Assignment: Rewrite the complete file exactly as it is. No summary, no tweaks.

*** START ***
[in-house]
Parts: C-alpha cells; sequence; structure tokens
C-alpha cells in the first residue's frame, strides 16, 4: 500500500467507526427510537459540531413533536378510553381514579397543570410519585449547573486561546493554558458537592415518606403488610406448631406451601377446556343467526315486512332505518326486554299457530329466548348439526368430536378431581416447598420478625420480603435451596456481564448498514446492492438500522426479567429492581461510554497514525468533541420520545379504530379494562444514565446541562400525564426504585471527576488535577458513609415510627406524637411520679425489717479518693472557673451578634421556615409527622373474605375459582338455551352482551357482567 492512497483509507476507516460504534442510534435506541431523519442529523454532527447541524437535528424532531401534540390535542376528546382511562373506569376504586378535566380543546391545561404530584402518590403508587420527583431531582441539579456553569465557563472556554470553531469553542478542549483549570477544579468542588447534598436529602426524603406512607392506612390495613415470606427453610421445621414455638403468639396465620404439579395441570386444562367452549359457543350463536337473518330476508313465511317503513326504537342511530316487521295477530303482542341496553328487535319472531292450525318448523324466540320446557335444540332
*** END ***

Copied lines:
[in-house]
Parts: C-alpha cells; sequence; structure tokens
C-alpha cells in the first residue's frame, strides 16, 4: 500500500467507526427510537459540531413533536378510553381514579397543570410519585449547573486561546493554558458537592415518606403488610406448631406451601377446556343467526315486512332505518326486554299457530329466548348439526368430536378431581416447598420478625420480603435451596456481564448498514446492492438500522426479567429492581461510554497514525468533541420520545379504530379494562444514565446541562400525564426504585471527576488535577458513609415510627406524637411520679425489717479518693472557673451578634421556615409527622373474605375459582338455551352482551357482567 492512497483509507476507516460504534442510534435506541431523519442529523454532527447541524437535528424532531401534540390535542376528546382511562373506569376504586378535566380543546391545561404530584402518590403508587420527583431531582441539579456553569465557563472556554470553531469553542478542549483549570477544579468542588447534598436529602426524603406512607392506612390495613415470606427453610421445621414455638403468639396465620404439579395441570386444562367452549359457543350463536337473518330476508313465511317503513326504537342511530316487521295477530303482542341496553328487535319472531292450525318448523324466540320446557335444540332